Porsche Classic’s recent portfolio piece, Project Gold, has sold at auction for a remarkable $3,115,600. The restored 993 Porsche 911 Turbo S was built from a bare chassis and finished in the style of Porsche’s 2018 911 Turbo S Exclusive Series with black wheels, black leather interior and the same gold paint.
Project Gold was auctioned by RM Sotheby’s at Porsche’s 70th anniversary sale in Atlanta where over 50 cars went under the hammer, but unlike the other vehicles in the auction, the proceeds of the special 993 went to charity. The record amount for the air-cooled 911 saw $2,940,180 being donated to the Ferry Porsche Foundation, an organisation set up this year by Porsche to promote civil, cultural and social institutions. The hammer price, although impressive, isn’t likely to be representative of a jump in values for the last air-cooled Porsche 911 and is a better demonstration of the philanthropic nature of those who placed bids.
Starting with a completely stripped 993 chassis, every component of the Project Gold 911 has been fastidiously restored or replaced from a catalogue of over 6500 reproduction parts sourced from Porsche Classic. Taking over 18 months to complete, the body is borrowed from a 993 Turbo S.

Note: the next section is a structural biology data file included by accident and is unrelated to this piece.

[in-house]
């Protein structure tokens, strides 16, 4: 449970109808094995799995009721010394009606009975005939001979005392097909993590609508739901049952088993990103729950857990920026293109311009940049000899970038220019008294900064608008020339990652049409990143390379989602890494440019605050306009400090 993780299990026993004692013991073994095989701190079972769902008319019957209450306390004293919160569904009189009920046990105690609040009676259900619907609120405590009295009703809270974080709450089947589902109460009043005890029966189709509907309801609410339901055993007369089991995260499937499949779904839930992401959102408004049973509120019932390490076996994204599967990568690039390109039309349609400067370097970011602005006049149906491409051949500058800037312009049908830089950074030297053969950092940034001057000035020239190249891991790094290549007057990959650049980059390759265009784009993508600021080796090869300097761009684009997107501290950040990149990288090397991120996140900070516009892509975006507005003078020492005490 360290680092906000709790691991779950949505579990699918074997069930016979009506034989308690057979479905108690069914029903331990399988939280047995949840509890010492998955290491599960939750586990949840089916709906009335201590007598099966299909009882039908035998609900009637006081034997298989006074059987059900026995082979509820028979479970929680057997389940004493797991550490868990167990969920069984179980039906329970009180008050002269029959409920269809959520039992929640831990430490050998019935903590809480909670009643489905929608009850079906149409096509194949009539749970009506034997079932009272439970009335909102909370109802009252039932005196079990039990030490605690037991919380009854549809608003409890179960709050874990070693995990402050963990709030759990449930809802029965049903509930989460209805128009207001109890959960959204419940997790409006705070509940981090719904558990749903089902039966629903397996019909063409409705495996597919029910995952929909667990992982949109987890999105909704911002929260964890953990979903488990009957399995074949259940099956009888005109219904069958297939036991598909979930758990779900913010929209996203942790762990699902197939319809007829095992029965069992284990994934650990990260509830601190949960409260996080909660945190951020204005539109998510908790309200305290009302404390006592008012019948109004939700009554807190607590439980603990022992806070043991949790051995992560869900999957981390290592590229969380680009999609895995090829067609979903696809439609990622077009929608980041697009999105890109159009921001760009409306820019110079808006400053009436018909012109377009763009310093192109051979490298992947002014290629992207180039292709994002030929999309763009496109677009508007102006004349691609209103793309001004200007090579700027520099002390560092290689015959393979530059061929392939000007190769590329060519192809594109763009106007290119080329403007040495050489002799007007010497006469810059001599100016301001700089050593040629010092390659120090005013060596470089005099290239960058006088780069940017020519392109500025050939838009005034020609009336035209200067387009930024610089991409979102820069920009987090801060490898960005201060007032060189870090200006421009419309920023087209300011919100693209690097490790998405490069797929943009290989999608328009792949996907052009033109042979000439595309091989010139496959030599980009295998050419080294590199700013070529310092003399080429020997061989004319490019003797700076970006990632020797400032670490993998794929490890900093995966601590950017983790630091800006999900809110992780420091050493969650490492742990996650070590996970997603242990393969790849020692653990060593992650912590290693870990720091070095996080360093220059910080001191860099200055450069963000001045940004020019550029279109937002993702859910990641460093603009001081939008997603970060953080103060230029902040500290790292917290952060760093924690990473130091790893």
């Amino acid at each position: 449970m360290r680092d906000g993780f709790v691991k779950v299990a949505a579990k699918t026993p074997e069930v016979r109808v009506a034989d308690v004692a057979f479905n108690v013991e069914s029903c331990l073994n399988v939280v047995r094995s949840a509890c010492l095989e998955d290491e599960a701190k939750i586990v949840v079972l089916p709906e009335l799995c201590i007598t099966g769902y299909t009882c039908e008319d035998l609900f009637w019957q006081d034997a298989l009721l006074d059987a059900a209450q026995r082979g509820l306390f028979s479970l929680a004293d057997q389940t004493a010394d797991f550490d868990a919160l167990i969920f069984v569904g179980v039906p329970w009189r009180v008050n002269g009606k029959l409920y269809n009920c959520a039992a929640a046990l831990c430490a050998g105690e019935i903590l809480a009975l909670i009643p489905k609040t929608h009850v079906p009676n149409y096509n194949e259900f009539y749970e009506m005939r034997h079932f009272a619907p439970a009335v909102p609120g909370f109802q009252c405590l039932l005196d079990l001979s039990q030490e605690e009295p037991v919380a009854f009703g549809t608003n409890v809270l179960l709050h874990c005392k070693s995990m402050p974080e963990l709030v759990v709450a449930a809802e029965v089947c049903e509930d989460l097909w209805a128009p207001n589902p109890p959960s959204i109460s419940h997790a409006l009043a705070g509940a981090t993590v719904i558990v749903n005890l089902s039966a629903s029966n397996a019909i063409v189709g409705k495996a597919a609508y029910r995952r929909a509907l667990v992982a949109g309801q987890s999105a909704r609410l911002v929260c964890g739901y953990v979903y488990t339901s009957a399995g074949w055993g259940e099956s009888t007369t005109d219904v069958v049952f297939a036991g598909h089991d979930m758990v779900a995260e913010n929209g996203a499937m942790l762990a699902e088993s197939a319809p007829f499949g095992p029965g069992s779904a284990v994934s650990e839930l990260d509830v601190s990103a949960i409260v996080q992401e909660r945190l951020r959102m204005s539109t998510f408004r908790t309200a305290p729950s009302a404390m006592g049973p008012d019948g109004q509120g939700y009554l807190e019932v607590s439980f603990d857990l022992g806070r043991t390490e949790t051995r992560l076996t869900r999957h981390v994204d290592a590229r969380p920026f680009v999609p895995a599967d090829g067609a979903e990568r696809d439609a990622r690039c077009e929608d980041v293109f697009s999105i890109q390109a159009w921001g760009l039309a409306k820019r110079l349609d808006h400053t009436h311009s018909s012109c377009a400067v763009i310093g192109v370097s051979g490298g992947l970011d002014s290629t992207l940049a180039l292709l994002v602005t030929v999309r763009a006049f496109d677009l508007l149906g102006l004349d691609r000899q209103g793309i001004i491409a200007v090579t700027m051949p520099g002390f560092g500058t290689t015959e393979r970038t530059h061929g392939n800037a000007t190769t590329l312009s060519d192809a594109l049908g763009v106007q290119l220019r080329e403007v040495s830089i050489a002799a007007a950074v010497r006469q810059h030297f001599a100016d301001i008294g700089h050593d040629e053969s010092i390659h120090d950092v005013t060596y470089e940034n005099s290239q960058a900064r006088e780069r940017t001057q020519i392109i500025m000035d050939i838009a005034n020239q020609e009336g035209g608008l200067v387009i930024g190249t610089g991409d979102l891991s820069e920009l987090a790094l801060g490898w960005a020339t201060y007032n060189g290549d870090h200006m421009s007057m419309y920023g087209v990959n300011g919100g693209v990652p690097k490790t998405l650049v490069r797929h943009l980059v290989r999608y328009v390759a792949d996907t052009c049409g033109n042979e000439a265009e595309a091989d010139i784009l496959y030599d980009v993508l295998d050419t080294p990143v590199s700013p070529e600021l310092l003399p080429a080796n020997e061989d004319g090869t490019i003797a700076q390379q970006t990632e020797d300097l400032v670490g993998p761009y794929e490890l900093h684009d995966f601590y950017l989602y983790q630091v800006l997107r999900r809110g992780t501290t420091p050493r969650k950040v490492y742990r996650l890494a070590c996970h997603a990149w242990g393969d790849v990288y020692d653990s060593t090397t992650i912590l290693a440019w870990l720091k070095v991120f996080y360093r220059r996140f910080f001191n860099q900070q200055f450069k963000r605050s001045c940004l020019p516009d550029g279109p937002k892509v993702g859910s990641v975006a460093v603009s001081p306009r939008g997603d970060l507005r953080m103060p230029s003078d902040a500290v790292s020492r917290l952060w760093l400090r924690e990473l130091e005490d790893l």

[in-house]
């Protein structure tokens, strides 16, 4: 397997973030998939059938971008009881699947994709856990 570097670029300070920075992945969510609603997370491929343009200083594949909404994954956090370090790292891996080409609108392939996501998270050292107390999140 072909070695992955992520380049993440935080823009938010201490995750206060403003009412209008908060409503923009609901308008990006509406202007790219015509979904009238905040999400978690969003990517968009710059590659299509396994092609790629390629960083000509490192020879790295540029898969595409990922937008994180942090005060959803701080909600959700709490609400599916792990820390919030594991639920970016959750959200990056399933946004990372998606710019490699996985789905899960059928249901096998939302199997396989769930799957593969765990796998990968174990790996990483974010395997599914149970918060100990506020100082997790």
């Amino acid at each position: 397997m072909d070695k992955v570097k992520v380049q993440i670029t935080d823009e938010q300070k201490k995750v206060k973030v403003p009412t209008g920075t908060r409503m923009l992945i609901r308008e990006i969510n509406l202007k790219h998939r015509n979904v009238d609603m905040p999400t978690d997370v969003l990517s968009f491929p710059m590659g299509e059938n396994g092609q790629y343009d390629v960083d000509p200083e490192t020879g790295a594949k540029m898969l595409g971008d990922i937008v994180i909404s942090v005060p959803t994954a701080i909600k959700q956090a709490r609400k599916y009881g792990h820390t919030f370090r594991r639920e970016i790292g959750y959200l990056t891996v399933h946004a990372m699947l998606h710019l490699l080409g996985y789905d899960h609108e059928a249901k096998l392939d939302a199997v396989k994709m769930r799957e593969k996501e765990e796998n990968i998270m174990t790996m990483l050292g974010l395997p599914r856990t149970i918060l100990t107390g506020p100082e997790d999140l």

Other unique exterior components include black painted Turbo wheels, the first with hollow spokes on a production car, along with black painted elements on the engine cover, door handles and wing mirrors. The head and tail lights have also been finished in a new dark finish, much like how modern Porsche models are all available with dark-tinted options.
Any 993 owners who want to add some of the Project Gold’s spirit to their own cars can now buy new parts made by Porsche Classic that were first seen on the special edition Turbo. They include black exhaust tips and an aluminium fuel tank cap.
Under the rear engine cover of the gold 993 is a newly built 3.6-litre twin-turbo air-cooled flat-six engine with 444bhp, built to identical specifications to the original 993 Turbo back in 1998. From here, the rest of the car has been rebuilt to original specification, but with a modern twist on the colours and materials used.
Inside, the interior has been re-trimmed with black leather covering the seats, dash and centre console. Stitching throughout the cabin has been finished in the same Golden Yellow colour as the exterior, while new carbonfibre elements on the dash and doors now feature a bespoke golden strand within the carbon weave.
Whether you like the look of Project Gold or not, there is one major problem with the car and it’s a problem that’s also shared with Porsche’s other 70th anniversary car, the new 935; it is not road legal.